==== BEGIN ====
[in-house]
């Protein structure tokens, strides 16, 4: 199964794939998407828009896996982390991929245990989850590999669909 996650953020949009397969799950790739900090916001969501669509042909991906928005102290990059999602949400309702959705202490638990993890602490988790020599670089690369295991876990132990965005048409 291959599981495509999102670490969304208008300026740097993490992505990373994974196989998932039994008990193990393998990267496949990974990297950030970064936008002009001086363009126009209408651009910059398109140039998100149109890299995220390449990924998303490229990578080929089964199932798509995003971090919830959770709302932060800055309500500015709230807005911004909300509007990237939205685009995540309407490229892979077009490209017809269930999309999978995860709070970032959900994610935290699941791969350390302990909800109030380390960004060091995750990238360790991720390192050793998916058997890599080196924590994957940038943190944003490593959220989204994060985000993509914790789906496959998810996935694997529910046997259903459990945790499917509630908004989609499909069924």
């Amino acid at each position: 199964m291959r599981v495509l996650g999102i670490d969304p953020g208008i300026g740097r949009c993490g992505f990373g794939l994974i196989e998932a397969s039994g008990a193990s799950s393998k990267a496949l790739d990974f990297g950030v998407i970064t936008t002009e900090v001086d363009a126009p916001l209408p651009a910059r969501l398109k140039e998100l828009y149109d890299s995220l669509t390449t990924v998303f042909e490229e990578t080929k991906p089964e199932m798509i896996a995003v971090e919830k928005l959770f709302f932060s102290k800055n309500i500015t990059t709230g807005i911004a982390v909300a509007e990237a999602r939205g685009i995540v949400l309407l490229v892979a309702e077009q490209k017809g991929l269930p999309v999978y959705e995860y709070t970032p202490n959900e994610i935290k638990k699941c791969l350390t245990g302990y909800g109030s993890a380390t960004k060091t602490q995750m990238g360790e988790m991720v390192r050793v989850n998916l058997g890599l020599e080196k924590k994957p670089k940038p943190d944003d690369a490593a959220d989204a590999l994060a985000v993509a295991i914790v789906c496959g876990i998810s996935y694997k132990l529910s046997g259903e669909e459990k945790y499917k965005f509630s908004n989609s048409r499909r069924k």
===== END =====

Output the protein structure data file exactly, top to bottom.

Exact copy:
[in-house]
């Protein structure tokens, strides 16, 4: 199964794939998407828009896996982390991929245990989850590999669909 996650953020949009397969799950790739900090916001969501669509042909991906928005102290990059999602949400309702959705202490638990993890602490988790020599670089690369295991876990132990965005048409 291959599981495509999102670490969304208008300026740097993490992505990373994974196989998932039994008990193990393998990267496949990974990297950030970064936008002009001086363009126009209408651009910059398109140039998100149109890299995220390449990924998303490229990578080929089964199932798509995003971090919830959770709302932060800055309500500015709230807005911004909300509007990237939205685009995540309407490229892979077009490209017809269930999309999978995860709070970032959900994610935290699941791969350390302990909800109030380390960004060091995750990238360790991720390192050793998916058997890599080196924590994957940038943190944003490593959220989204994060985000993509914790789906496959998810996935694997529910046997259903459990945790499917509630908004989609499909069924």
């Amino acid at each position: 199964m291959r599981v495509l996650g999102i670490d969304p953020g208008i300026g740097r949009c993490g992505f990373g794939l994974i196989e998932a397969s039994g008990a193990s799950s393998k990267a496949l790739d990974f990297g950030v998407i970064t936008t002009e900090v001086d363009a126009p916001l209408p651009a910059r969501l398109k140039e998100l828009y149109d890299s995220l669509t390449t990924v998303f042909e490229e990578t080929k991906p089964e199932m798509i896996a995003v971090e919830k928005l959770f709302f932060s102290k800055n309500i500015t990059t709230g807005i911004a982390v909300a509007e990237a999602r939205g685009i995540v949400l309407l490229v892979a309702e077009q490209k017809g991929l269930p999309v999978y959705e995860y709070t970032p202490n959900e994610i935290k638990k699941c791969l350390t245990g302990y909800g109030s993890a380390t960004k060091t602490q995750m990238g360790e988790m991720v390192r050793v989850n998916l058997g890599l020599e080196k924590k994957p670089k940038p943190d944003d690369a490593a959220d989204a590999l994060a985000v993509a295991i914790v789906c496959g876990i998810s996935y694997k132990l529910s046997g259903e669909e459990k945790y499917k965005f509630s908004n989609s048409r499909r069924k």